December 11, 2007
The Latest on Appeal
Posted by David Zaring
  • It's quite difficult for a non-criminal law person to understand what's going on with the Blakeley and Apprendi line of cases.  Those are the ones that threw out the federal sentencing guidelines.  Finding something to be unconstitutional decades after it was promulgated always raises the suspicion that the constitutional excuse is nothing more than an excuse, for one thing, and though district court judges hated the guidelines, the Miranda-like advantages of them (clarity, predictability, transparency, and so on) are not hard to grasp.  Plus, summarily throwing out the guidelines sounded like it would create chaos.  So in addition to commending Doug Berman's sentencing blog posts to you on the latest sentencing cases, Gall and Kimbrough (reaffirming the Supreme Court's "guidelines are advisory" approach), I'll point you to Michael O'Hear's helpful reminder that it is the courts of appeals who have provided the "oh no they aren't advisory" counter-approach.
  • The D.C. Circuit verrrrry strangely just held that an FCC 2-2 deadlock on a request for regulatory forbearance - that the agency deemed granted, rather than denied, and that accordingly changed the regulatory requirements on the forbearance requester - "cannot be considered an order of the Commission nor can it constitute agency action."   So the court couldn't review it.  The path for the FCC in light of this precedent is clear - deadlock on all similar requests that you'd like to grant, and avoid judicial review altogether.  Admittedly, the statutory scheme did give the court a basis for its decision.  Under the statute, a forbearance is deemed granted if the agency "does not deny" it.  And if it didn't deny it, the agency didn't create a record for review.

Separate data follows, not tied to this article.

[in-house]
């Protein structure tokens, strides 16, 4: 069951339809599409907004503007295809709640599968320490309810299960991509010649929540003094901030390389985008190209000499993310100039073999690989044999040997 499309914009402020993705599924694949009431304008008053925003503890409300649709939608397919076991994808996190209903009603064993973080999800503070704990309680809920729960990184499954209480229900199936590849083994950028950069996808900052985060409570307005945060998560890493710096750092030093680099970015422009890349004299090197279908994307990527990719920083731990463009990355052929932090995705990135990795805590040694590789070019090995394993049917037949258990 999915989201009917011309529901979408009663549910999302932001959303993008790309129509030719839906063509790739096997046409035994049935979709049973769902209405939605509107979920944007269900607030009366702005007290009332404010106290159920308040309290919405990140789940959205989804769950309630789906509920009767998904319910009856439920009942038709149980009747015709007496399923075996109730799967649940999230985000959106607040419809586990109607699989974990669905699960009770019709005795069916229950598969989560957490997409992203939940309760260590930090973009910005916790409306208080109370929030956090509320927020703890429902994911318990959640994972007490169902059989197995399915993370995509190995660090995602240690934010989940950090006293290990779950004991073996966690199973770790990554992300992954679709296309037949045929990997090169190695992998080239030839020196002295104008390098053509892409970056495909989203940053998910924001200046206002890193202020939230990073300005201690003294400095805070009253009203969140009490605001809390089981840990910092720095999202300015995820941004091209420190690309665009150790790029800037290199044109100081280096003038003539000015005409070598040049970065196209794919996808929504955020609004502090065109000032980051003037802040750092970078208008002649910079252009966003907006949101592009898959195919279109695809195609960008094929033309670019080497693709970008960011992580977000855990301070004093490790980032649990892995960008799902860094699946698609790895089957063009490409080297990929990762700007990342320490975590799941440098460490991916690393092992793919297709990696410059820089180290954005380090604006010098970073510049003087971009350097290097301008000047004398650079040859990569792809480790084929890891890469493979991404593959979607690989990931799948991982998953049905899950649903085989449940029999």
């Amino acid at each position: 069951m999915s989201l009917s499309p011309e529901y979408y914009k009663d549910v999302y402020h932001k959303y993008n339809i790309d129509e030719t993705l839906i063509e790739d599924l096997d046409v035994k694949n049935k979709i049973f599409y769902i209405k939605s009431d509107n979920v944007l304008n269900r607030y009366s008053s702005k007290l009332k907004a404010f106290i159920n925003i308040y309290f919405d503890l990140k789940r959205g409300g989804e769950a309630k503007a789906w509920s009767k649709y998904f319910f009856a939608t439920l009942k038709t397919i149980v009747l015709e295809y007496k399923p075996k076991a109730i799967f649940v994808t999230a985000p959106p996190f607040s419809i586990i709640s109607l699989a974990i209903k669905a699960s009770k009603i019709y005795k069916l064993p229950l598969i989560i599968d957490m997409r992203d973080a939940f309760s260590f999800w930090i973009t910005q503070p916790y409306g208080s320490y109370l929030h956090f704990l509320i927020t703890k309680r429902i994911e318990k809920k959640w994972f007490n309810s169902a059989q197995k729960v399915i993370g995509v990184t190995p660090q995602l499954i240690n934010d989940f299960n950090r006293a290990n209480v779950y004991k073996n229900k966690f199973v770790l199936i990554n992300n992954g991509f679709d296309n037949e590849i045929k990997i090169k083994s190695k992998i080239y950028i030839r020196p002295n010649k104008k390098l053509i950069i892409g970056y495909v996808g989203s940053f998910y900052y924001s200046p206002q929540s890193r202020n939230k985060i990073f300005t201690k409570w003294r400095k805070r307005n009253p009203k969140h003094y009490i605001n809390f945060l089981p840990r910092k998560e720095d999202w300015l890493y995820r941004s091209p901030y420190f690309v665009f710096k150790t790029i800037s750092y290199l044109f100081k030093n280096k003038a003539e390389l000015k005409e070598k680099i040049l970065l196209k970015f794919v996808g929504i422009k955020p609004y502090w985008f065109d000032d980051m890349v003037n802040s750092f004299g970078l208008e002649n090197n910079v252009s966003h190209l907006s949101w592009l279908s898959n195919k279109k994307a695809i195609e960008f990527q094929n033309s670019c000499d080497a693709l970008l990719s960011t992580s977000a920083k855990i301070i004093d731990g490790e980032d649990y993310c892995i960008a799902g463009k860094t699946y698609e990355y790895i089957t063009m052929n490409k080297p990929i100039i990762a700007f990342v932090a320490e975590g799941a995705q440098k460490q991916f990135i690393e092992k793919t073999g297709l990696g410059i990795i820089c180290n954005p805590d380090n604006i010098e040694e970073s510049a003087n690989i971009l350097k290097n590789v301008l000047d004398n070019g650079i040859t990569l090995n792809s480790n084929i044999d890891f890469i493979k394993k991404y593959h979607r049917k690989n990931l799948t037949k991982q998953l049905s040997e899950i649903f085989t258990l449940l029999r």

• We'll be watching the litigation over the president's removal of the American member of the International Boundary Commission very closely.  The commissioner was summarily fired, the commission was created by a treaty, does that limit the ability of the president to appoint the official of his choice?  The district court has said no - stay tuned for the Ninth Circuit's view.

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